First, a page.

Monday, April 21, 2014

A holiday to Matheran

Text and photographs by Prashant C. Trikannad

Our short trip to Matheran, the smallest hill station in India, was exhilarating and depressing at the same time. The two contrary emotions reflected our mood just before we embarked on the holiday and just before it was time to return home, which came sooner than we thought it would. No one likes to see the last of a good holiday. You are never sure how soon your next one is going to be.

Nonetheless, the three-day holiday to the eco-sensitive region located 2,600 ft above sea level in the western state of Maharashtra, India, was as memorable as all our previous trips to the scenic hill station.

The rustic road to Matheran.
The charm of Matheran—which was discovered during British rule more than 160 years ago—lies in the complete ban on all kinds of motorised vehicles. Only a fire truck and an ambulance are allowed in. The two popular “modes” of transport from the base called Dasturi Point or Car Park, to the top of the lush green mountain, and within Matheran, are horses and handcarts, and your legs.

If you know horse riding, you can ride on your own; if not, the owner of the horse will hold the reins and walk beside you. You can ride at a trot if you like. The normal fare for a horse ride is between Rs.300 ($5) and Rs.600 ($10) though it varies depending on how far or close you want to go. Tourists often prefer to ride a horse to the various “points,” or places of interest, like Charlotte Lake or Echo Point or One Tree Hill or Monkey Point or Panorama Point. Others walk on uneven paths that cut through wild trees and brush on either side. There are no tarred roads in Matheran, only trodden paths of red mud. In fact, it’s a great deal more fun walking. The place is safer than a city.

Horses wait for riders.
The one-seater handcarts are manned by two men, usually of medium height and slight build, one pulling from the front and the other pushing from the rear. One man alone cannot pull a cartload of customer and luggage, unless the unpaved ground is flat. When you see the men panting as they pull and push their handcarts, especially up a steep incline, you cannot help thinking what some people won't do for a living. If you ask them about it, they say, “This is our bread and butter. We have been doing it for generations.” You are actually doing them a favour by hiring their services.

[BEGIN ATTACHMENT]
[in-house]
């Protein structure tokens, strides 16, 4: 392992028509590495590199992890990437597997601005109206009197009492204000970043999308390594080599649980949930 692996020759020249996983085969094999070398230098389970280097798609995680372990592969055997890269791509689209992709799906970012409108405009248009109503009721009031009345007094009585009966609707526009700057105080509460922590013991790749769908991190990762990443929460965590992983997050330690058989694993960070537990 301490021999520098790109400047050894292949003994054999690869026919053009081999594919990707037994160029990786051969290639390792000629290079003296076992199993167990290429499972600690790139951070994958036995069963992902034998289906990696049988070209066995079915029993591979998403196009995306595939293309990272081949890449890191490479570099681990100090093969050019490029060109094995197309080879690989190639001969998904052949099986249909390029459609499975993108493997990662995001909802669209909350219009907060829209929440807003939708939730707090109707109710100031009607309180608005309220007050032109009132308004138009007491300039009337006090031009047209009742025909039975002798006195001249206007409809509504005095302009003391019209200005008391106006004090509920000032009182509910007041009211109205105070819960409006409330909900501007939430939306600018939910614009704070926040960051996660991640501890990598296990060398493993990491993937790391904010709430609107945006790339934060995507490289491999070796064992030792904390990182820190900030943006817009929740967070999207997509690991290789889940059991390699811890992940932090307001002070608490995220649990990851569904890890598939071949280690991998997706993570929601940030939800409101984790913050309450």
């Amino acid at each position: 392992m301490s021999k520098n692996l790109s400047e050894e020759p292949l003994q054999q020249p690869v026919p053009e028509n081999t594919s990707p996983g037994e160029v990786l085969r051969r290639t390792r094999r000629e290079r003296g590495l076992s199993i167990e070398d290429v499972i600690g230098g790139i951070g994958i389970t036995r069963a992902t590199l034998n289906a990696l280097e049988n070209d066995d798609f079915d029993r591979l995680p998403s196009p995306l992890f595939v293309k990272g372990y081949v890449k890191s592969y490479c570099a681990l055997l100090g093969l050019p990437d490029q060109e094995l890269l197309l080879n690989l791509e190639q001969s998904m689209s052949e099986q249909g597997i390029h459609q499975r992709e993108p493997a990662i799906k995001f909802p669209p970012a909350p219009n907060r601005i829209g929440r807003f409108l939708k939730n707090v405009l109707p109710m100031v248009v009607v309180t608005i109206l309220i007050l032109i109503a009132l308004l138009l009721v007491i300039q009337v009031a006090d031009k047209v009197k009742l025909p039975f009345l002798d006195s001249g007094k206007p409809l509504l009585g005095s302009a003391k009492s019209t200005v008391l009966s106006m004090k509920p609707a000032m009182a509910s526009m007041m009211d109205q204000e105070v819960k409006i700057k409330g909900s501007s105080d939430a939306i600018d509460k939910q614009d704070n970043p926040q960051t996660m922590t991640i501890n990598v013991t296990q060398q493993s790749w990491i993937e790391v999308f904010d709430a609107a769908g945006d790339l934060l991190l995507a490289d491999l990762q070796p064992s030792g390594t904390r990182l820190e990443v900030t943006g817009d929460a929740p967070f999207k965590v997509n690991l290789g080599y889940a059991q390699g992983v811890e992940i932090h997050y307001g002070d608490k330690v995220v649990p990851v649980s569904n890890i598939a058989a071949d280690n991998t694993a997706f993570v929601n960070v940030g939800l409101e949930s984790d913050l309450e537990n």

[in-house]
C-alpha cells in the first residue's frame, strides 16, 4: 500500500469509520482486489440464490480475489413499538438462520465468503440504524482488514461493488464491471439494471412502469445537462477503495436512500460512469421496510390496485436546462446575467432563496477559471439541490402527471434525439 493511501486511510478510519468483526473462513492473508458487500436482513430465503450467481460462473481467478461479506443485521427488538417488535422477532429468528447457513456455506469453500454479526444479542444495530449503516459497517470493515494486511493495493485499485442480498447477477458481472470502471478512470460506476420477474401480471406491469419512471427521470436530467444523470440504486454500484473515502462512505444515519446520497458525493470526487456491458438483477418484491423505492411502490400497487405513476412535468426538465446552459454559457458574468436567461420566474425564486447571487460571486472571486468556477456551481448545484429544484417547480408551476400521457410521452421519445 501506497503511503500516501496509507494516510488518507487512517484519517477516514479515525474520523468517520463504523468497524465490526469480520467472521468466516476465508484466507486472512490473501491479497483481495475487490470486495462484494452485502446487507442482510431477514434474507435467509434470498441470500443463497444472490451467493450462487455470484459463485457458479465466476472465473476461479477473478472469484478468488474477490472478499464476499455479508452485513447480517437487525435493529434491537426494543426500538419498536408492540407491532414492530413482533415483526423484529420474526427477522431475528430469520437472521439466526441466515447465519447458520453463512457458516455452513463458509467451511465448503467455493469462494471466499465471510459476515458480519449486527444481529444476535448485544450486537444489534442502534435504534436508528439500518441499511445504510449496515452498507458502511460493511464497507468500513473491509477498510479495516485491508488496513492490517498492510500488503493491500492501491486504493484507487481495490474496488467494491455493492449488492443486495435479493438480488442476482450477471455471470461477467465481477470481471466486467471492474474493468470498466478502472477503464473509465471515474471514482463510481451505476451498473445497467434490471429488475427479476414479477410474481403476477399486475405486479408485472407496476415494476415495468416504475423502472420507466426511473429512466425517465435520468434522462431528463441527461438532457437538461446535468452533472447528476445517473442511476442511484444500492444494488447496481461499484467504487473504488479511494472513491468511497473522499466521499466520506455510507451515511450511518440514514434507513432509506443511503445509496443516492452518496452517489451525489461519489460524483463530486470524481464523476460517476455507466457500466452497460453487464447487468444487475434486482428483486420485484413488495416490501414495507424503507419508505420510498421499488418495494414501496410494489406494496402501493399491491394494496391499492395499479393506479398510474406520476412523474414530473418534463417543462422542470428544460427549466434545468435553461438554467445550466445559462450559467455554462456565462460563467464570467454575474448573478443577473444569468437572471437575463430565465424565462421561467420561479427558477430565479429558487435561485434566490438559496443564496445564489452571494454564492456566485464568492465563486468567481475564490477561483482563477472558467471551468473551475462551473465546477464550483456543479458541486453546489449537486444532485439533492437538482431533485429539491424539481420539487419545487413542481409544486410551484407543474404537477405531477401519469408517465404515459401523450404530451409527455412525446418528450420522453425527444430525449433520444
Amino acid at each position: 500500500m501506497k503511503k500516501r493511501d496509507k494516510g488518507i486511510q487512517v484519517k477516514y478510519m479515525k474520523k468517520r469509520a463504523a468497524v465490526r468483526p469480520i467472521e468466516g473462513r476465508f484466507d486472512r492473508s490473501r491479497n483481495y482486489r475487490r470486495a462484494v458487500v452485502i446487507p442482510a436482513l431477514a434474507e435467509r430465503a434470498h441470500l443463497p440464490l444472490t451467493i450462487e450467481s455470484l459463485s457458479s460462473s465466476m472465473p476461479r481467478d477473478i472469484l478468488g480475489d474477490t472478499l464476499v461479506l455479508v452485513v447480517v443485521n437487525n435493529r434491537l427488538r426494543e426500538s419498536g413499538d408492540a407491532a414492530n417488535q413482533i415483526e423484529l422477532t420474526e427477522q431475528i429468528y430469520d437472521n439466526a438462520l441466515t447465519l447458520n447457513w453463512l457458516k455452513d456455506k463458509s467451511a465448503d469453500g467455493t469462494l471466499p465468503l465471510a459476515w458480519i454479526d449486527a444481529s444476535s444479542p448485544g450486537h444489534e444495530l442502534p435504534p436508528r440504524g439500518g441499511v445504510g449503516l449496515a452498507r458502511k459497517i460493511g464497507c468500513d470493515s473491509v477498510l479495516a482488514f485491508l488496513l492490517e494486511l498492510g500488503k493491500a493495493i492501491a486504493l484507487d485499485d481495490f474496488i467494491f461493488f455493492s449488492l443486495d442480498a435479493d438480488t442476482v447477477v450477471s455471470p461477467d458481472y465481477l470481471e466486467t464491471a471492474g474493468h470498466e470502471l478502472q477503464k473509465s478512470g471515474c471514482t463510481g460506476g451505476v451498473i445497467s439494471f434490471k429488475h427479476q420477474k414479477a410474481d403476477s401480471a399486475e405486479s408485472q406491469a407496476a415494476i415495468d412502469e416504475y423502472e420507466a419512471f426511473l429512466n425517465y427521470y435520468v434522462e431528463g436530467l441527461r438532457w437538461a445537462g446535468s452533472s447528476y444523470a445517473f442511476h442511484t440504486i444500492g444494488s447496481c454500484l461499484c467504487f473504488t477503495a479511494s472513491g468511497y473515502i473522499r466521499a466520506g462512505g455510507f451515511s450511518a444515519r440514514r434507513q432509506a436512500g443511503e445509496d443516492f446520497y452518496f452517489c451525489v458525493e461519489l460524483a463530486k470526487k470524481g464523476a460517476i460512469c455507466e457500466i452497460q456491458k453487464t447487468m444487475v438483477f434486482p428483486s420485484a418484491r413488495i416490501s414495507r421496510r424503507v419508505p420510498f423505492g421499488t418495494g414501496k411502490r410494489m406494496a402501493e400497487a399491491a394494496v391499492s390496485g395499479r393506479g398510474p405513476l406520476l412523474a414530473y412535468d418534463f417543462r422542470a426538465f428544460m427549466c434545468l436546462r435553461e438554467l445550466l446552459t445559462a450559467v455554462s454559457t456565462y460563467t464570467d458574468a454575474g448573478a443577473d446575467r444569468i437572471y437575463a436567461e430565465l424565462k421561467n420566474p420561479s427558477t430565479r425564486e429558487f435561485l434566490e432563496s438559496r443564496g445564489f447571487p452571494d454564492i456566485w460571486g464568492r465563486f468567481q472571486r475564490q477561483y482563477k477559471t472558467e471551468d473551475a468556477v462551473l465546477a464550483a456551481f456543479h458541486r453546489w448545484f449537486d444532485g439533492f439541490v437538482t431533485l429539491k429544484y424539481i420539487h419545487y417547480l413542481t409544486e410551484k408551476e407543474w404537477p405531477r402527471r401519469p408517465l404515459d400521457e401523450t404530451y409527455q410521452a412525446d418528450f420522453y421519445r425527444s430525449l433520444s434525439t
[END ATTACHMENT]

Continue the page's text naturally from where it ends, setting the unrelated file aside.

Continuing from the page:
Panoramic view of Charlotte Lake.
Of course, the 107-year old Matheran Hill Railway plies toy trains on narrow gauge from Neral, the nearest mainline railway station, to the centre of Matheran, a journey that takes more than two hours. It winds up and around green hills and mountains and through some of the most beautiful scenery this side of the mighty Western Ghats, a mountain range. The train covers 12 km an hour and so slow is its momentum that you can walk next to it. The toy train service is closed during the rains, June to September, as is most of the hill station when its inhabitants come down to the plains in search of temporary livelihood.

There is more to Matheran than its horse-and-handcart economy. The hill station is popular for its patent leather goods, footwear, belts, and wallets, sold at nearly half the price than in the city. Shops selling these and other items like jam and chikki, a traditional sweet made from groundnut and jaggery, are lined on both sides of Victoria Road, the main thoroughfare. Matheran also has its own municipal council, a post office, a health facility, a fire station, a small public library, parks and gardens, and expensive and budget hotels and restaurants. 

Lord's Central Hotel on Victoria Road.
Some hotels, like Lord’s Central, where we stay every time, is one of the oldest and most charming. The hotel, run by generations of the Lord family, is quiet and comfortable and its owners make you feel at home. The hotel is probably the only one in Matheran with a spectacular view of the valley. It has lovely cottages and bungalows with columned porticos and large clean rooms. The hotel has a swimming pool, an informal library, a large dining room, a giant chessboard, a badminton court, and other games. Lord’s belongs to Matheran of yore, one of very few hotels that have kept the old charm and tradition of the hill station alive. Elsewhere, Matheran is being swallowed by commercial interests.

Our cottage at Lord's Central had a columned portico.
If Matheran is famous for its horses, it is notorious for its monkeys, particularly the Bonnet Macaques and Hanuman Langurs, which roam freely about the place. People, especially children, are warned against eating in the open as the monkeys snatch food right out of your hands. If shooed away, the big ones open their mouths and bare their teeth and are even likely to attack. They fear horses and stray dogs and the odd man wielding a stick or a catapult. Without its horses and monkeys, Matheran would lose its appeal. 

Valley view from the hotel.
Even a short holiday to a quiet place like Matheran—which means ‘forest on the head’—is rejuvenating. The three days were spent happily and without mundane distractions. The thought of returning to city life was painful. As we left our cottage behind, my wife said, “Look over your shoulder before you leave so that we come back again.” And we always do. 

Municipal garden in Matheran.